Former Australian Ambassador John McCarthy: Vietnam has grown in strides

WVR - During his return to Vietnam, with the World and Vietnam Report, Mr. John McCarthy, former Australian Ambassador to Vietnam (1981-1983) has shared his feelings about Vietnam's long journey and positive developments in the bilateral relationship over the past 40 years.
Cựu Đại sứ Australia tại Việt Nam John McCarthy. (Ảnh: Việt Nguyễn)
Mr. John McCarthy, former Australian Ambassador to Vietnam. (Photo: Viet Nguyen)

Could you share your feelings after 40 years back in Vietnam since you were the Australian Ambassador to Vietnam?

Actually, I have been back in Vietnam for six times, four in the North and twice in the South. In 1981, when I first came to Vietnam, your country had been at war essentially since 1939. People's living standards are very low. The economy faced many difficulties. The shadow of the war was so great that it was difficult for people to walk through. In the past 40 years, it has grown in strides. The Doi moi liberalization in 1986 and the country’s opening up to the West after the 1991 Paris Agreements on Cambodia has allowed for considerable economic expansion.

Now, according to the IMF, your Gross Domestic Products (GDP) is higher than the Philippines and your GDP per capital is just a little bit lower than Indonesia. So in 40 years, you have come a very long way. Vietnam has to take credit for that.

What do you think are the biggest change in Vietnam?

I think the biggest change is the huge expansion in the economy. When I was in Hanoi, there was rationing. There was a severe limitation on food. A lot of people were close to malnourishment.

When I first landed in Hanoi, there was only a two-lane highway, one each way. So effectively a one-lane highway and very often, you have to draw to the side to let vehicles come by. You have rice drying on the road between Noi Bai and Ha Noi and you have to wait for the one bridge, even though there were few vehicles.

Now, Hanoi has roughly 10 million people. You have a road to the airport, which you can travel in half an hour. It is so interesting to witness the expansion of the Vietnamese economy. I think everything has been remarkable.

Could you share some of your memorable experience during your tenure?

I was in 1981 while I have been the Chief of Staff to our Foreign Minister. At the end of that assignment, they ask me to station in Vietnam as Ambassador. I felt flattered because I was quite young, 38 years old to be precise. I was delighted and I found it pretty interesting. I was intrigued by the prospect of going to Vietnam.

At the time, it was quite difficult, politically, because Western countries had cut off aid to Vietnam in 1979. The relationship was not a warm one, but I was treated with great civility and courtesy by the Vietnamese. It was not an easy period but the Vietnamese were prepared to see me.

We talked about what was happening without any real progress in the relationship but then in early 1983, the government changed and became more sympathetic to Vietnam. In mid-1983, Australian Foreign minister Bill Hayden came to Vietnam. The visit was returned by your Foreign Minister Nguyen Co Thach in mid-1984.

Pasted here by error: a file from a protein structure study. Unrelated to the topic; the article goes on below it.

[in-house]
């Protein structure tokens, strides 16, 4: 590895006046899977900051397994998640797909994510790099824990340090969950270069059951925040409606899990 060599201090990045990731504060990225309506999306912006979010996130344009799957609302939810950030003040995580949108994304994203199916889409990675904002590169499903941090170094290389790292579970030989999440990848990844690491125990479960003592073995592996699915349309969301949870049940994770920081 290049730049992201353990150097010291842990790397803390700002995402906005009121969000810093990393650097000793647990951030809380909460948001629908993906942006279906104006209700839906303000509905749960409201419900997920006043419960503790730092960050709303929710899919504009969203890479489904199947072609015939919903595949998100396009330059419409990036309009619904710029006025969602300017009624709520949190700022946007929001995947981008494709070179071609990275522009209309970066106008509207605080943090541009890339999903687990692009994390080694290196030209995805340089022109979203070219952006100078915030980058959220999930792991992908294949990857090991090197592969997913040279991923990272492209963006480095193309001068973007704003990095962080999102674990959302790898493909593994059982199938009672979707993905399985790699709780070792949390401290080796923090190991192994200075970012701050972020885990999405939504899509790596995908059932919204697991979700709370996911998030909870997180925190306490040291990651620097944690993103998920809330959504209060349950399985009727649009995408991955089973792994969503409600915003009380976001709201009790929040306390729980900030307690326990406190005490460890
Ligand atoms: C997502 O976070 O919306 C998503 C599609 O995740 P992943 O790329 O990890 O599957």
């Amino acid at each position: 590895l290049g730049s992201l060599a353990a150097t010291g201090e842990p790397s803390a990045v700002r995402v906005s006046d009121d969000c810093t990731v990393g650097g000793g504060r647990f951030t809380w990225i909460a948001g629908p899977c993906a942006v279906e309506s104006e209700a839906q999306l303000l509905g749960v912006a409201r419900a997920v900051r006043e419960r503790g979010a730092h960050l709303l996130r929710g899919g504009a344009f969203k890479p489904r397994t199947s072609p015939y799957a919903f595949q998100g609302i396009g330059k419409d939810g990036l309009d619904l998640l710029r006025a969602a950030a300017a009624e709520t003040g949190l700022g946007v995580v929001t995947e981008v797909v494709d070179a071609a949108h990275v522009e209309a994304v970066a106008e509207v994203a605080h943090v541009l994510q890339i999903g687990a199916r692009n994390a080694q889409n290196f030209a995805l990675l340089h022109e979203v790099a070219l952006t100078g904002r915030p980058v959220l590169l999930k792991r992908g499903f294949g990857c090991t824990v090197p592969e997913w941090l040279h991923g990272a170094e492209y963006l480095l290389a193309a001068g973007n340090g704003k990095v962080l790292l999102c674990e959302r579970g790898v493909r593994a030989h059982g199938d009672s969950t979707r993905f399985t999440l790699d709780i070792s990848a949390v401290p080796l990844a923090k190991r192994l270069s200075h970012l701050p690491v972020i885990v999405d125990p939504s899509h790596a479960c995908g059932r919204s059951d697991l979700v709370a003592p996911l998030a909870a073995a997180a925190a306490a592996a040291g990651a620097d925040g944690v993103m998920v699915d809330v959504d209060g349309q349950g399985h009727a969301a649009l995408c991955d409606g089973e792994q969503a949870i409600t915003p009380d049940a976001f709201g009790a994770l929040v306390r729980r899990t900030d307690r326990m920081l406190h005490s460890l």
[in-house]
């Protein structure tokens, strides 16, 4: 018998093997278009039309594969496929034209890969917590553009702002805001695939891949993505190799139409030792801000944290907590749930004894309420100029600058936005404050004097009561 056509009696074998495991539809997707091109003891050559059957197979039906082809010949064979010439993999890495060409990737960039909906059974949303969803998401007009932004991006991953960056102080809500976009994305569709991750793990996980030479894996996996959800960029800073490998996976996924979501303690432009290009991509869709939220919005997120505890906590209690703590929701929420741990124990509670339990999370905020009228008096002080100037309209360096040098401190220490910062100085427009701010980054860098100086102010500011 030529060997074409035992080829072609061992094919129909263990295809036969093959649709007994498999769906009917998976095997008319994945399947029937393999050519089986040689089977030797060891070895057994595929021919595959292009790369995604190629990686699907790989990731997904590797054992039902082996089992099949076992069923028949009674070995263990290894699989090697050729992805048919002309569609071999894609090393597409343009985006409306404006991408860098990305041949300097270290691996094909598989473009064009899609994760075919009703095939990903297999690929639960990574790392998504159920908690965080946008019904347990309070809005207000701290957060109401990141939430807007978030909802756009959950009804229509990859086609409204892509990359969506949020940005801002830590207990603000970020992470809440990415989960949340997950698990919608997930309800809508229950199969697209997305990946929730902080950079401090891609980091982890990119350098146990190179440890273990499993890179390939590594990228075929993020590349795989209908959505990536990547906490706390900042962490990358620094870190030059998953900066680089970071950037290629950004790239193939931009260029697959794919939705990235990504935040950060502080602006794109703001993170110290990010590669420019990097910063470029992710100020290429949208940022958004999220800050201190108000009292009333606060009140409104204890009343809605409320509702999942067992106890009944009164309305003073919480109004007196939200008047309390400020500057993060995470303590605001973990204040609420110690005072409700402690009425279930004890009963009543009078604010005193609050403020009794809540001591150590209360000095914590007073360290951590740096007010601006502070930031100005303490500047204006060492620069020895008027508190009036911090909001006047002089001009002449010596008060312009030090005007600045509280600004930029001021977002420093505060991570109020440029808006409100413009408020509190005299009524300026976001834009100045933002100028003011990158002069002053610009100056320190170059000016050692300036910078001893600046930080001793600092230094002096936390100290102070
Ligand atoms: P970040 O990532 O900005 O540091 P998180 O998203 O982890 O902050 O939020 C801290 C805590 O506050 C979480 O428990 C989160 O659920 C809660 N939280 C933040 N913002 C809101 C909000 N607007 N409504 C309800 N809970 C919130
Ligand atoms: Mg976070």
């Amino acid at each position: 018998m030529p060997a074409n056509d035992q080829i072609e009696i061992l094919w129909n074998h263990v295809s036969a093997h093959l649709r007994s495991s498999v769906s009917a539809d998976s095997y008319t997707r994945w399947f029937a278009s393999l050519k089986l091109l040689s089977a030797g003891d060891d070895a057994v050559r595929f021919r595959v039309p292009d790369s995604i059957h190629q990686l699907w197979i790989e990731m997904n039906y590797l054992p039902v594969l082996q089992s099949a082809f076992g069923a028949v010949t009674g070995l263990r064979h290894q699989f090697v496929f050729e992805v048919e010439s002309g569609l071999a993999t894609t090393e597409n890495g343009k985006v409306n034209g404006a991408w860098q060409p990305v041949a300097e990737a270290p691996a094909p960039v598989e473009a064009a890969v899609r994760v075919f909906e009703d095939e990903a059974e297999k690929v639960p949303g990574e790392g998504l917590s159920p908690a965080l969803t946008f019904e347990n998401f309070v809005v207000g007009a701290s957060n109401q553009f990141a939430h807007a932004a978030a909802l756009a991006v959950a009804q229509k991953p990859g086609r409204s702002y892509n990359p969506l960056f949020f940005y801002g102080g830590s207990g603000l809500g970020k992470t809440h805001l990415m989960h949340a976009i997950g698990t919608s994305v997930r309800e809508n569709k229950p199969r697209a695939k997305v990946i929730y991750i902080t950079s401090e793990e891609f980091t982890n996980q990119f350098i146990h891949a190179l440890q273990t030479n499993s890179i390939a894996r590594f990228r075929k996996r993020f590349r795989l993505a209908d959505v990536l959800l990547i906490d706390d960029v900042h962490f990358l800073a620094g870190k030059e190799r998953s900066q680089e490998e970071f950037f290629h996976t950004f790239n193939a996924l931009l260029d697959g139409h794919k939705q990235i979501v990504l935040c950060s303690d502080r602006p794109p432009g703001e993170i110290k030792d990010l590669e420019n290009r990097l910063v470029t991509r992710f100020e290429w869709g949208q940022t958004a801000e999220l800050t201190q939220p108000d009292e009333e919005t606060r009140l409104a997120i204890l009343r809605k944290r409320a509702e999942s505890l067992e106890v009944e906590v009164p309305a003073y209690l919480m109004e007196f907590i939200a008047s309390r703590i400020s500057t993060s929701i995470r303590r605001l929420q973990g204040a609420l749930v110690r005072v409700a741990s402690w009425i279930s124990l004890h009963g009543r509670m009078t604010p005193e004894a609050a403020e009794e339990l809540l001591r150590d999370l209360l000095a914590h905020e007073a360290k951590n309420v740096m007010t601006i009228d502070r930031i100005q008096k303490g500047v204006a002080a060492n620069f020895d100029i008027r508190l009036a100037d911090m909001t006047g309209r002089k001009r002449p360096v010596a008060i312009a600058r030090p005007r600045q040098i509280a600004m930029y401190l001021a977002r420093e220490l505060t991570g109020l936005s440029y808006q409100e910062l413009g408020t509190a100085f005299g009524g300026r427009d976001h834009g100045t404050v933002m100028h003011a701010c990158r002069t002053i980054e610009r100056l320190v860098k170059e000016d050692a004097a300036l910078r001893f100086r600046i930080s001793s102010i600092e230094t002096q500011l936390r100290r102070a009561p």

From then on, although it took a while for full aid to be restored from Australia to Vietnam, the relationship got a lot warmer and there was a lot more interchange.

Former Australian Ambassador: Vietnam has grown in strides
Ambassador John McCarthy (third from left) and Vietnamese Foreign Minister Nguyen Co Thach in Canberra in 1984. (Source: Australian Embassy in Vietnam)

In 2023, Vietnam and Australia will celebrate the 50th anniversary of the diplomatic relations. How has the bilateral relationship changed over the years?

If you look at growth projections of Vietnam and the strategic importance of the country, I think you had to say that apart from Indonesia, our biggest neighbor with a crucial relationship, there is no country more significant than Vietnam. Now, the relationship with Vietnam-Australia, from being of middling importance 25 years ago, has become a relationship of prime importance today.

In recent meetings and visits, our two countries have talked about considering upgrading the bilateral relationship to a comprehensive strategic partnership. As an observer, how do you evaluate the potential?

Personally, I am not much concerned about the title. Nevertheless, I think it is important because it give signals to both governments. Both have to take the lead with the business community to demonstrate the possibilities to the other country.

I think Vietnam National Assembly Chairman Vuong Dinh Hue’s recent visits had sent the signal. I hope that in the context of the two countries celebrating the 50th anniversary of the establishment of diplomatic relations, there will be a high-level visit by Australian Prime Minister Anthony Albanese to Vietnam soon enough.

Vietnamese Lunar New Year, or Tet, is coming up. Do you have anything to say to the Vietnamese as well as Australian living in Vietnam?

Well, I think just have a good time and relax. I think it is a great event. For me, back when I was stationed in Vietnam, the thing that I remembered most distinctly after spending three Tets in Vietnam was the extraordinary noise with the fireworks. I could not believe it. The first time I had experienced this was during a midnight. I almost felt like there was a bomb exploding, but it turned out the firework was just a tradition. I am glad to return to Vietnam during this time!

Thank you!

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